Turkish Foreign Trade Minister Zafer Caglayan said four planes were on standby, while Turkey is also considering evacuating some of its citizens by land, through Egypt. Turkey began evacuating its citizens after several Turkish construction sites around Benghazi were attacked and looted by protesters on Friday.
Seven people who said they were French citizens arrived unexpectedly in Malta on Monday aboard two helicopters in an apparent do-it-yourself evacuation that was carried out so quickly only one of them had a passport, a Maltese military source said, speaking on condition of anonymity. They were being questioned by Maltese immigration officials.
Austria, which had a C-130 Hercules on standby in Malta since Sunday, sent it into Tripoli on Monday with a psychologist on board. It took off Monday night with 62 evacuees from Austria, France the Netherlands and Germany, bound for the Maltese capital, said Defense Ministry spokesman Michael Bauer.
Croatian state television reported Monday night that the evacuation of some 500 Croat citizens from Libya had begun.
Serbia's foreign minister, Vuk Jeremic, said his country is preparing a plane to be sent to Libya, and that between 500 and 700 Serbian citizens have contacted the embassy in Tripoli. Meanwhile, a group of some 50 Serb construction workers wrote in an e-mail to media that they were attacked by a group of armed men and were cut off at a camp on the Mediterranean.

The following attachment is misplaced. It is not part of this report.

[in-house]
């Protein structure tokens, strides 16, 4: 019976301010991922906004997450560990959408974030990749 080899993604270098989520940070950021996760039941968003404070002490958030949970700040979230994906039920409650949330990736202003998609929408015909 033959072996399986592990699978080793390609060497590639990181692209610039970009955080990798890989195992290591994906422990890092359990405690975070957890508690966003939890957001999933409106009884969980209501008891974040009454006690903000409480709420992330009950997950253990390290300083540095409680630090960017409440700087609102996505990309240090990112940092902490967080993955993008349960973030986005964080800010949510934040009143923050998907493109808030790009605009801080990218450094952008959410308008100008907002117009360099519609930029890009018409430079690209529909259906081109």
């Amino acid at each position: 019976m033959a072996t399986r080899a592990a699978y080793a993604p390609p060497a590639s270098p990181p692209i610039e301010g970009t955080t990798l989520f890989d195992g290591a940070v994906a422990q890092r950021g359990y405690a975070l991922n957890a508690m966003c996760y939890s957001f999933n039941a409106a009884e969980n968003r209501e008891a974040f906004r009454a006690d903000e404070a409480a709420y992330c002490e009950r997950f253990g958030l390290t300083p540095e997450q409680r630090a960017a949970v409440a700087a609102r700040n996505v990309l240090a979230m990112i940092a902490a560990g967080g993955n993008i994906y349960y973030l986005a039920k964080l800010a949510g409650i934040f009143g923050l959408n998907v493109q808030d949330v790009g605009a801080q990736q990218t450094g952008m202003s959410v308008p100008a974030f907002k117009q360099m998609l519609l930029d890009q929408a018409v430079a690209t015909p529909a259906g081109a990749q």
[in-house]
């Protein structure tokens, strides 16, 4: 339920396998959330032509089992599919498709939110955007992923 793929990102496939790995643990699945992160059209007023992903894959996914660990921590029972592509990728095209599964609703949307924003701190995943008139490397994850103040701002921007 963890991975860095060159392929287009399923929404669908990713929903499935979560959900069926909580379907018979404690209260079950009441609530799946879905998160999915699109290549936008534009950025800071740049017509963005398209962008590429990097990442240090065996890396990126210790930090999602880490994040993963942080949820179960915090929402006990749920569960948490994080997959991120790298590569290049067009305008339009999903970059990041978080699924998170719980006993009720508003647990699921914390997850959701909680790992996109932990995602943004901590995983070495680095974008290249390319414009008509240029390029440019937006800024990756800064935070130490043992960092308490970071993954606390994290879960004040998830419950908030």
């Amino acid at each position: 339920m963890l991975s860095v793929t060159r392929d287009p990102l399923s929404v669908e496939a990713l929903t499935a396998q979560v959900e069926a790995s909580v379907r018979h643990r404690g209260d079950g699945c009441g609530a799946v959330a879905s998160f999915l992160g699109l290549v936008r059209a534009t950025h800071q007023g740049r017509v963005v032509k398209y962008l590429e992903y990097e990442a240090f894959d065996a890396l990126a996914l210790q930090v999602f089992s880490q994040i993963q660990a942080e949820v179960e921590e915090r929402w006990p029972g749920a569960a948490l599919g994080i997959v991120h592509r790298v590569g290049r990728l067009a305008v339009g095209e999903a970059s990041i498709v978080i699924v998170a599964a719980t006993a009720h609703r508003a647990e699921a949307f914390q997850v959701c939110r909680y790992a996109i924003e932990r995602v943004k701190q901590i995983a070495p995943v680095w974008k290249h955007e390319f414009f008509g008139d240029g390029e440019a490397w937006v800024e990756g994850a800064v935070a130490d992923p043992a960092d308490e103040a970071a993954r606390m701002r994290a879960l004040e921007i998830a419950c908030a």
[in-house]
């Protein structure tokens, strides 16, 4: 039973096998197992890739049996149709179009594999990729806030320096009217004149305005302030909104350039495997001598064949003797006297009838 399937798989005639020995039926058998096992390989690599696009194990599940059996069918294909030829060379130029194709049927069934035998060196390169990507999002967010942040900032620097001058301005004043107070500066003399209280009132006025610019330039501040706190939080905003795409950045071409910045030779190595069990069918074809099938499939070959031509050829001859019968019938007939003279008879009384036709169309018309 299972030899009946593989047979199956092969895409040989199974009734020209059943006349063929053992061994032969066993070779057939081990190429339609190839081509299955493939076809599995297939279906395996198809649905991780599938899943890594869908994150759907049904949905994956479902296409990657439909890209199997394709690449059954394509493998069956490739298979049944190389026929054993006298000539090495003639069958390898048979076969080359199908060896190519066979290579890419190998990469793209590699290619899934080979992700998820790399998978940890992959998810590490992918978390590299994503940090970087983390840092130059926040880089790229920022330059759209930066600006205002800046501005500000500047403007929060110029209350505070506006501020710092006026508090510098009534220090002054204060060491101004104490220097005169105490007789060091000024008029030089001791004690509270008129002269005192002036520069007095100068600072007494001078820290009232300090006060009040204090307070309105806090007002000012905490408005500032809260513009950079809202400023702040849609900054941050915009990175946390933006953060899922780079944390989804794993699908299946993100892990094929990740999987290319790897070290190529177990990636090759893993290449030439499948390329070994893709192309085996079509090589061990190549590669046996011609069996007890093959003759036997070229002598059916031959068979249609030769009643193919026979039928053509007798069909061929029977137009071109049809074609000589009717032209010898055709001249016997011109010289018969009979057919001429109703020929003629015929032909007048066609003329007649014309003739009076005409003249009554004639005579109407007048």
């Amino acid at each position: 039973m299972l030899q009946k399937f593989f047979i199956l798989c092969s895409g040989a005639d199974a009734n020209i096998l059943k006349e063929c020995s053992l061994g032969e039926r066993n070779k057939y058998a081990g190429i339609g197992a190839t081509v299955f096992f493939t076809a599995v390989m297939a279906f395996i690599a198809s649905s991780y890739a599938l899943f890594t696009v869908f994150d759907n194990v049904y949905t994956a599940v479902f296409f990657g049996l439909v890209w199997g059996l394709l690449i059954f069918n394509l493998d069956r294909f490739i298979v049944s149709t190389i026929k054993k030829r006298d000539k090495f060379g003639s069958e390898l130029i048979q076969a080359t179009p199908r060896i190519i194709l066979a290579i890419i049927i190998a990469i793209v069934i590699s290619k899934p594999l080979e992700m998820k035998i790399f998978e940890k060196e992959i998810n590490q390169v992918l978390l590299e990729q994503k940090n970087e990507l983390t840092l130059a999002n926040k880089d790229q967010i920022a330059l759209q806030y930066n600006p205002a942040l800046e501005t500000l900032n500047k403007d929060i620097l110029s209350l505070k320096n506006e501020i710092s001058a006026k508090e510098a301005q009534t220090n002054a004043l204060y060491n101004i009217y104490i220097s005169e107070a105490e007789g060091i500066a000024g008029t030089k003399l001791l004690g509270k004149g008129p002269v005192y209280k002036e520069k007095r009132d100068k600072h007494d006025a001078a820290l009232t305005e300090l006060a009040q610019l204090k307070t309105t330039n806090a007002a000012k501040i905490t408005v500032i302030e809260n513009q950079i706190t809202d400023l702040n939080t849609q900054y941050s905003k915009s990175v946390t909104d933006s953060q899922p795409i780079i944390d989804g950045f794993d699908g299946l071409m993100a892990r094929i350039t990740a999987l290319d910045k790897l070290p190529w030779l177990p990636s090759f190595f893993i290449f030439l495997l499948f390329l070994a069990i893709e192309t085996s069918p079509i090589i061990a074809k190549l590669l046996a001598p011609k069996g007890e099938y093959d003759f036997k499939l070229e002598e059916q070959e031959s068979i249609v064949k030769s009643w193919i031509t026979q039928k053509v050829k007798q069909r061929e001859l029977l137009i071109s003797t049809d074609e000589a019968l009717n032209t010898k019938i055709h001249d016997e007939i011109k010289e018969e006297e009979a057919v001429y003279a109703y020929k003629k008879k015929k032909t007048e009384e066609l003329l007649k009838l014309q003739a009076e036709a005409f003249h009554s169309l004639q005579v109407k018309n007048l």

Britain said the families of its embassy staff, and some nonessential diplomats, would leave Libya on commercial flights when possible, though a British official said they are not considering any government-organized evacuation.
Italy hadn't ordered any evacuations for the estimated 1,500 Italians in Libya, but state-owned Alitalia was sending in larger aircraft on its routes to accommodate increased demand, a spokesman said.
One of the passengers aboard an Alitalia flight landing Monday at Rome's Leonardo da Vinci airport seemed relieved to get out. "This morning in the streets coming to the airport, there was an alarming silence," said Renato Pennino, an archaeological restorer. "It was deserted."
Italy's Eni, which produces 244,000 barrels of gas and oil a day, operating in six contractual areas, said it was evacuating nonessential personnel and family members of expatriate workers in Libya "as already scheduled following the early closure of schools in the country."
"At the moment, no problems at plants and operational facilities have been reported. The company's production continues as normal, with no effects on operations," Eni said, adding that it was reinforcing security measures for remaining employees and plants.